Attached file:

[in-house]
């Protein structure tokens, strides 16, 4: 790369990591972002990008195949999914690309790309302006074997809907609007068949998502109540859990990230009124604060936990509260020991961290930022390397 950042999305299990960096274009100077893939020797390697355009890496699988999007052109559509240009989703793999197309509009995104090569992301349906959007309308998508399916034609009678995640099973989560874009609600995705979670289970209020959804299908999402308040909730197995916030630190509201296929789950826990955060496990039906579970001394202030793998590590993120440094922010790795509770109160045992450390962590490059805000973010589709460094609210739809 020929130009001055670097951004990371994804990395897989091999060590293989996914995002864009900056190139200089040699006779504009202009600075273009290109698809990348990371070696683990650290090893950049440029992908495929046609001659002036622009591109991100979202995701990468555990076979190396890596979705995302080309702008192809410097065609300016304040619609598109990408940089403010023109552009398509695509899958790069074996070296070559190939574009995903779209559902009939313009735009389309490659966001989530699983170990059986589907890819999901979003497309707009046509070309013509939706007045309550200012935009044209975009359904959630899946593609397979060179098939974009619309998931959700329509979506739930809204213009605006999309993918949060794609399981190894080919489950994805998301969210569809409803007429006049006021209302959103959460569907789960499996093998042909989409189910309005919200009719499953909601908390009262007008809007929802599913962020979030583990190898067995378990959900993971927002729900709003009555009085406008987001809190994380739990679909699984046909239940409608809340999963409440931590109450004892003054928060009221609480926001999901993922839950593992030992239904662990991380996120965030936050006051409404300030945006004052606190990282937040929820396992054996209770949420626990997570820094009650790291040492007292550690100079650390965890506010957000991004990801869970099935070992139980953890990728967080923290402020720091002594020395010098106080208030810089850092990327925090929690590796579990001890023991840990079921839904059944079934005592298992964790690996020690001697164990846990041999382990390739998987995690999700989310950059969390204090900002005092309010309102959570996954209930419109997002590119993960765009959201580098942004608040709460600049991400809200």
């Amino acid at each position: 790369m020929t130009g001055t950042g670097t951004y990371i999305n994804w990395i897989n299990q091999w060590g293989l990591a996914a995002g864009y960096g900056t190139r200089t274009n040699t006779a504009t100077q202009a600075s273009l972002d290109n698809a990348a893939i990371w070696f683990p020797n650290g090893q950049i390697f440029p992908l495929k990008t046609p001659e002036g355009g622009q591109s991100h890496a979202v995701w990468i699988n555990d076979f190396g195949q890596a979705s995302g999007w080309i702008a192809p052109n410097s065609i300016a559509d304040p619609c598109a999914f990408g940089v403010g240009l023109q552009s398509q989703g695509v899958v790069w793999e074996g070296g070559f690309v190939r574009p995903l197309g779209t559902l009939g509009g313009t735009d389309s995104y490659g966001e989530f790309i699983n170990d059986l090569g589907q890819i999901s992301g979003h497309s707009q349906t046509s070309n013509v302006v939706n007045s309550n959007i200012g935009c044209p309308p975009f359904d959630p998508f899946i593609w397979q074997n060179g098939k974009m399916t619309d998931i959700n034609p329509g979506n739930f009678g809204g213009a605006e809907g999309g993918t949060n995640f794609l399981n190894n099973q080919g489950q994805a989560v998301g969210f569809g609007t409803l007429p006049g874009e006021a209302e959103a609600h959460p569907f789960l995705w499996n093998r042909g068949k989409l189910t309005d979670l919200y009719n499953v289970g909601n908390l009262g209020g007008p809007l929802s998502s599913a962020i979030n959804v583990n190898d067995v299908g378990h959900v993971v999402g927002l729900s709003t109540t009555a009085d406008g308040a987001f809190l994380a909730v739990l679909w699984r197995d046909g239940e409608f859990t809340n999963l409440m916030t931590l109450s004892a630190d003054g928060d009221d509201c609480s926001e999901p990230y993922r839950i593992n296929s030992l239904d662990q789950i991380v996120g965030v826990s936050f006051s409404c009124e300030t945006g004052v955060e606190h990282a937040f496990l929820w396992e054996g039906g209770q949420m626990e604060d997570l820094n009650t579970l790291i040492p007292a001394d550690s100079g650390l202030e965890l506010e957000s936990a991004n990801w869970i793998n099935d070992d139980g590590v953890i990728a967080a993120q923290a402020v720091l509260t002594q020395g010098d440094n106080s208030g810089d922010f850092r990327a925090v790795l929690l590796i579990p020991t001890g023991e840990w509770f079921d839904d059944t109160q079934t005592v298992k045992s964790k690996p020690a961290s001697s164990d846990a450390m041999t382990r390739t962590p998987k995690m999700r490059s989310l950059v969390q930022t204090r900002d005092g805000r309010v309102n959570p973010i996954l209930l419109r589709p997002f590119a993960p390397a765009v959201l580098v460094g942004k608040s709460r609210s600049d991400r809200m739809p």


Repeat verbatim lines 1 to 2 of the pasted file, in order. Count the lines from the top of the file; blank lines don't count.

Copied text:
[in-house]
């Protein structure tokens, strides 16, 4: 790369990591972002990008195949999914690309790309302006074997809907609007068949998502109540859990990230009124604060936990509260020991961290930022390397 950042999305299990960096274009100077893939020797390697355009890496699988999007052109559509240009989703793999197309509009995104090569992301349906959007309308998508399916034609009678995640099973989560874009609600995705979670289970209020959804299908999402308040909730197995916030630190509201296929789950826990955060496990039906579970001394202030793998590590993120440094922010790795509770109160045992450390962590490059805000973010589709460094609210739809 020929130009001055670097951004990371994804990395897989091999060590293989996914995002864009900056190139200089040699006779504009202009600075273009290109698809990348990371070696683990650290090893950049440029992908495929046609001659002036622009591109991100979202995701990468555990076979190396890596979705995302080309702008192809410097065609300016304040619609598109990408940089403010023109552009398509695509899958790069074996070296070559190939574009995903779209559902009939313009735009389309490659966001989530699983170990059986589907890819999901979003497309707009046509070309013509939706007045309550200012935009044209975009359904959630899946593609397979060179098939974009619309998931959700329509979506739930809204213009605006999309993918949060794609399981190894080919489950994805998301969210569809409803007429006049006021209302959103959460569907789960499996093998042909989409189910309005919200009719499953909601908390009262007008809007929802599913962020979030583990190898067995378990959900993971927002729900709003009555009085406008987001809190994380739990679909699984046909239940409608809340999963409440931590109450004892003054928060009221609480926001999901993922839950593992030992239904662990991380996120965030936050006051409404300030945006004052606190990282937040929820396992054996209770949420626990997570820094009650790291040492007292550690100079650390965890506010957000991004990801869970099935070992139980953890990728967080923290402020720091002594020395010098106080208030810089850092990327925090929690590796579990001890023991840990079921839904059944079934005592298992964790690996020690001697164990846990041999382990390739998987995690999700989310950059969390204090900002005092309010309102959570996954209930419109997002590119993960765009959201580098942004608040709460600049991400809200």